Red-shouldered Hawk
(Buteo lineatus)

Red-Shouldered Hawk Image by Bill Moses

The 10-year migration count trends for Red-shouldered Hawks suggest mostly stable populations across North America with 79% of 54 total sites showing stable counts during this span. There have been decreasing observations at 17% of the sites and 4% of sites have reported an increase. Regional populations appear mostly stable with 19% of sites showing decreasing counts in the East Region. The Gulf Region has observed 33% increasing trends (see pie charts and trend maps below). 20-year count trends (not shown) also reflect a mostly stable population, although there have been some decreased counts reported in the East over this span (Central Region: 1 stable; East Region: 12 stable, 1 increase, 8 decrease; Gulf Region: 1 stable, 1 increase, 1 decrease). The highest counts of Red-shouldered Hawk occur along the Great Lakes at Holiday Beach and Hawk Cliff, Ontario, counting 637 and 607 on average per year. Both sites show stable numbers.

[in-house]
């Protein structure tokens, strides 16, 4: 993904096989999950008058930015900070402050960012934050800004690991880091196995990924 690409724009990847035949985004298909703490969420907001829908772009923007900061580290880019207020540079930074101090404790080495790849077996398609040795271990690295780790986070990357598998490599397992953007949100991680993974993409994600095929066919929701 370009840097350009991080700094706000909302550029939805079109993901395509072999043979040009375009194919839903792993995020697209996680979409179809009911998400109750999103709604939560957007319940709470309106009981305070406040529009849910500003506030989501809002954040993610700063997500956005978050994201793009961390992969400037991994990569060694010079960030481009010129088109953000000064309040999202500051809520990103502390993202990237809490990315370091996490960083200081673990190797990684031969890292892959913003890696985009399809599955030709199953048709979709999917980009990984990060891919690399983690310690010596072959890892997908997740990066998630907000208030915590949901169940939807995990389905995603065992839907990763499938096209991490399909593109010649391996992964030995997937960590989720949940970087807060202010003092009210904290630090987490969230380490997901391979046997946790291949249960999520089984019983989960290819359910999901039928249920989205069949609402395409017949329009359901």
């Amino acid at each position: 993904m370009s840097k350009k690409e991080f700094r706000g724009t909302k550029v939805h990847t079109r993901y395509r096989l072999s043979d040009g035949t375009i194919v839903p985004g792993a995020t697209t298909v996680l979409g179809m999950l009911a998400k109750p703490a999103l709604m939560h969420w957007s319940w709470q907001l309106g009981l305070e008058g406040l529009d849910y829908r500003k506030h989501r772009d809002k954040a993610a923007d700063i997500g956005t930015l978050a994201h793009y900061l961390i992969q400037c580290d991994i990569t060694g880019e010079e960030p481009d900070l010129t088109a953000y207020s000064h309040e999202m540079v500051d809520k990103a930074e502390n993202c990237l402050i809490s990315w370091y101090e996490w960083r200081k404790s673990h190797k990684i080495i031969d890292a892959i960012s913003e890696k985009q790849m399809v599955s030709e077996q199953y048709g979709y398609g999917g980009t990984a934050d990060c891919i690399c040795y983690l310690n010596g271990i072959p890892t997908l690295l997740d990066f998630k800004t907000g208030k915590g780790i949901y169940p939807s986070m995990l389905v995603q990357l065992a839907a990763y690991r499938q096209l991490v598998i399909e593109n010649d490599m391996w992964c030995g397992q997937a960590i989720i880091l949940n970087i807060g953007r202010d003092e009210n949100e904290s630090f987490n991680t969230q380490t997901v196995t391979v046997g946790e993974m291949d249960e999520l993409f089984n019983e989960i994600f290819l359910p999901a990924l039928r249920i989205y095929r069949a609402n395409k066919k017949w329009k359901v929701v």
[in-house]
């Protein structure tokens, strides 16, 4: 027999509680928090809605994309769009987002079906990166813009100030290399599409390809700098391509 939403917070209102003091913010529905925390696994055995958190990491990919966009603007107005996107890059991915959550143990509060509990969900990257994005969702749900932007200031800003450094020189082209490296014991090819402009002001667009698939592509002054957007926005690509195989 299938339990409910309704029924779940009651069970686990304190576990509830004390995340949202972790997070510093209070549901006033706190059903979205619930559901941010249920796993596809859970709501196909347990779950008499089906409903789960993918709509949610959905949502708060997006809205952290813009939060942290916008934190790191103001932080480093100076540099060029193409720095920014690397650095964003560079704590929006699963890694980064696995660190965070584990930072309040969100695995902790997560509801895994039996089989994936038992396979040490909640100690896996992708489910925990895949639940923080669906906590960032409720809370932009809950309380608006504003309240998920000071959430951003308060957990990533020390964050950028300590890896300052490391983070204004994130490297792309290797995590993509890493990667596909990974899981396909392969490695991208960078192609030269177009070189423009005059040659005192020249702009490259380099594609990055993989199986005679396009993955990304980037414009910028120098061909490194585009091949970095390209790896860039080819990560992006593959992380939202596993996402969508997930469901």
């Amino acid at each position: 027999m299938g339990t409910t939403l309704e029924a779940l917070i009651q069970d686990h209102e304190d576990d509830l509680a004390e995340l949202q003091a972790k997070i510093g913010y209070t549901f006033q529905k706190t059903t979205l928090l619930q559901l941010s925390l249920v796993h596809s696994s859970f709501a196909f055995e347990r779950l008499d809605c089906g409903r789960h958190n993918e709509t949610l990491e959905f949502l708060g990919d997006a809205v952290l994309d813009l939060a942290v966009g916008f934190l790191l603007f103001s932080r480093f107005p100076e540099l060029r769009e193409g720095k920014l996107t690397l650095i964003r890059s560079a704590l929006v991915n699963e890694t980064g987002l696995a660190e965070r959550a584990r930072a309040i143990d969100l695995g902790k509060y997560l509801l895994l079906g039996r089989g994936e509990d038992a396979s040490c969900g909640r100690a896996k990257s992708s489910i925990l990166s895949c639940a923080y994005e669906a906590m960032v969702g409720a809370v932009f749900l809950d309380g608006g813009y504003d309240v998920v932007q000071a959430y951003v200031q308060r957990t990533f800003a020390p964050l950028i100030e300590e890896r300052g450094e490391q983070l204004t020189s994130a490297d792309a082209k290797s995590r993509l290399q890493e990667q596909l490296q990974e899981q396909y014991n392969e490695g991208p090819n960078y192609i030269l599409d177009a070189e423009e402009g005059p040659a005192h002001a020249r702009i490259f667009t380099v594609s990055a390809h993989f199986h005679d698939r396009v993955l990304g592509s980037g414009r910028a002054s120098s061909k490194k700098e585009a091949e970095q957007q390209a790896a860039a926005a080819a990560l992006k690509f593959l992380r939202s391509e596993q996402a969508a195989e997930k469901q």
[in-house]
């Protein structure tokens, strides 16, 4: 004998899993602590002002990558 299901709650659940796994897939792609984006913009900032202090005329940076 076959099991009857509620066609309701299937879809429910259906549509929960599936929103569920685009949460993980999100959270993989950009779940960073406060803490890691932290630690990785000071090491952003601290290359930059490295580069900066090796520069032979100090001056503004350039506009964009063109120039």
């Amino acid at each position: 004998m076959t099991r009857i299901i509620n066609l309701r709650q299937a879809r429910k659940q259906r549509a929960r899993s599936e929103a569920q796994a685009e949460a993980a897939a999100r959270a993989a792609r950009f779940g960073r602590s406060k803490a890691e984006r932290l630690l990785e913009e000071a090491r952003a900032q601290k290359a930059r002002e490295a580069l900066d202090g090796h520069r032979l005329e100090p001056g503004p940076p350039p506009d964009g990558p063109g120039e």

Winter survey data from the Christmas Bird Count (CBC) show slightly increasing 10-year trends continent-wide with the annual percent change in population reported to be an increase of 2.5%. Most regions show stable or increasing trends in winter with a possible slight decline in Ontario. Declining migration counts in this species may suggest a change in migration behavior, such as short-stopping. The Red-Shouldered Hawk is listed as a species of Least Concern by the IUCN Red List, but human disturbances have been observed to impact their presence in some localized areas. The species benefits from large areas of contiguous bottomland forest, wetland preservation, and the minimization of human disturbances. In southern populations, Red-shouldered Hawks adapt well to suburban neighborhoods using mature trees for nesting.

Red-shouldered Hawk, North America

2009-2019 (n=54)

Red-shouldered Hawk, East

2009-2019 (n=47)

Red-shouldered Hawk, Gulf

2009-2019 (n=3)

Red-shouldered Hawk, Central

2009-2019 (n=4)

Please cite this page as:
D. Oleyar, D. Ethier, L. Goodrich, D. Brandes, R. Smith, J. Brown, and J. Sodergren. 2021. The Raptor Population Index: 2019 Analyses and Assessments.


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